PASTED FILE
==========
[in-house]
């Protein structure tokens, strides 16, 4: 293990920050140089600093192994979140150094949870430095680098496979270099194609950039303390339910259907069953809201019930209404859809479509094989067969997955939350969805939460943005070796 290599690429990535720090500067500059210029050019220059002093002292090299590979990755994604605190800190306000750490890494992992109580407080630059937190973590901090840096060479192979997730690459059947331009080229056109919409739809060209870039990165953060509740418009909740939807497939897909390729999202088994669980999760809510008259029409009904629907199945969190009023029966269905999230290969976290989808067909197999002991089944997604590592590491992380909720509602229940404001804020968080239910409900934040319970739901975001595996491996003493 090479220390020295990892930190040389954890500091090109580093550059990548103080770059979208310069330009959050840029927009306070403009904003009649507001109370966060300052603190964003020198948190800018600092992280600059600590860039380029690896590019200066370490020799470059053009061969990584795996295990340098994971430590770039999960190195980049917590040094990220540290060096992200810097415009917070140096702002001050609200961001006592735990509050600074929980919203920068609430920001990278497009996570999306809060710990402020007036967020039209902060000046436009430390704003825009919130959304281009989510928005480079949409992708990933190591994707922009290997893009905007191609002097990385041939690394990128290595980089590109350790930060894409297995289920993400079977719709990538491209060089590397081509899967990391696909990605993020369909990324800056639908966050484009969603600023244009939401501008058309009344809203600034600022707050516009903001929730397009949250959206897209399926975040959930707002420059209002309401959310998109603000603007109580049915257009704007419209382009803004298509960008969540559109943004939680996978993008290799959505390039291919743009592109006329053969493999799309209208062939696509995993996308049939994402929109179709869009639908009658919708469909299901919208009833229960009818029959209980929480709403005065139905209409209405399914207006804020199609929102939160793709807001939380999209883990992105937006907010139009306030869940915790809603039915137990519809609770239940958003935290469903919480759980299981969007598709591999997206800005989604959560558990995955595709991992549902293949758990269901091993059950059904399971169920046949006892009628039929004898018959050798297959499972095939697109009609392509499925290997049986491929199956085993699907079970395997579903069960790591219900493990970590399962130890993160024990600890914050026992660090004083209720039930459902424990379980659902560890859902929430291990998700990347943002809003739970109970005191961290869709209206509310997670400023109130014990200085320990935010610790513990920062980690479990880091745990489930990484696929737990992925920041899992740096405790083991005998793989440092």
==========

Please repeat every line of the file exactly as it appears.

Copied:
[in-house]
């Protein structure tokens, strides 16, 4: 293990920050140089600093192994979140150094949870430095680098496979270099194609950039303390339910259907069953809201019930209404859809479509094989067969997955939350969805939460943005070796 290599690429990535720090500067500059210029050019220059002093002292090299590979990755994604605190800190306000750490890494992992109580407080630059937190973590901090840096060479192979997730690459059947331009080229056109919409739809060209870039990165953060509740418009909740939807497939897909390729999202088994669980999760809510008259029409009904629907199945969190009023029966269905999230290969976290989808067909197999002991089944997604590592590491992380909720509602229940404001804020968080239910409900934040319970739901975001595996491996003493 090479220390020295990892930190040389954890500091090109580093550059990548103080770059979208310069330009959050840029927009306070403009904003009649507001109370966060300052603190964003020198948190800018600092992280600059600590860039380029690896590019200066370490020799470059053009061969990584795996295990340098994971430590770039999960190195980049917590040094990220540290060096992200810097415009917070140096702002001050609200961001006592735990509050600074929980919203920068609430920001990278497009996570999306809060710990402020007036967020039209902060000046436009430390704003825009919130959304281009989510928005480079949409992708990933190591994707922009290997893009905007191609002097990385041939690394990128290595980089590109350790930060894409297995289920993400079977719709990538491209060089590397081509899967990391696909990605993020369909990324800056639908966050484009969603600023244009939401501008058309009344809203600034600022707050516009903001929730397009949250959206897209399926975040959930707002420059209002309401959310998109603000603007109580049915257009704007419209382009803004298509960008969540559109943004939680996978993008290799959505390039291919743009592109006329053969493999799309209208062939696509995993996308049939994402929109179709869009639908009658919708469909299901919208009833229960009818029959209980929480709403005065139905209409209405399914207006804020199609929102939160793709807001939380999209883990992105937006907010139009306030869940915790809603039915137990519809609770239940958003935290469903919480759980299981969007598709591999997206800005989604959560558990995955595709991992549902293949758990269901091993059950059904399971169920046949006892009628039929004898018959050798297959499972095939697109009609392509499925290997049986491929199956085993699907079970395997579903069960790591219900493990970590399962130890993160024990600890914050026992660090004083209720039930459902424990379980659902560890859902929430291990998700990347943002809003739970109970005191961290869709209206509310997670400023109130014990200085320990935010610790513990920062980690479990880091745990489930990484696929737990992925920041899992740096405790083991005998793989440092």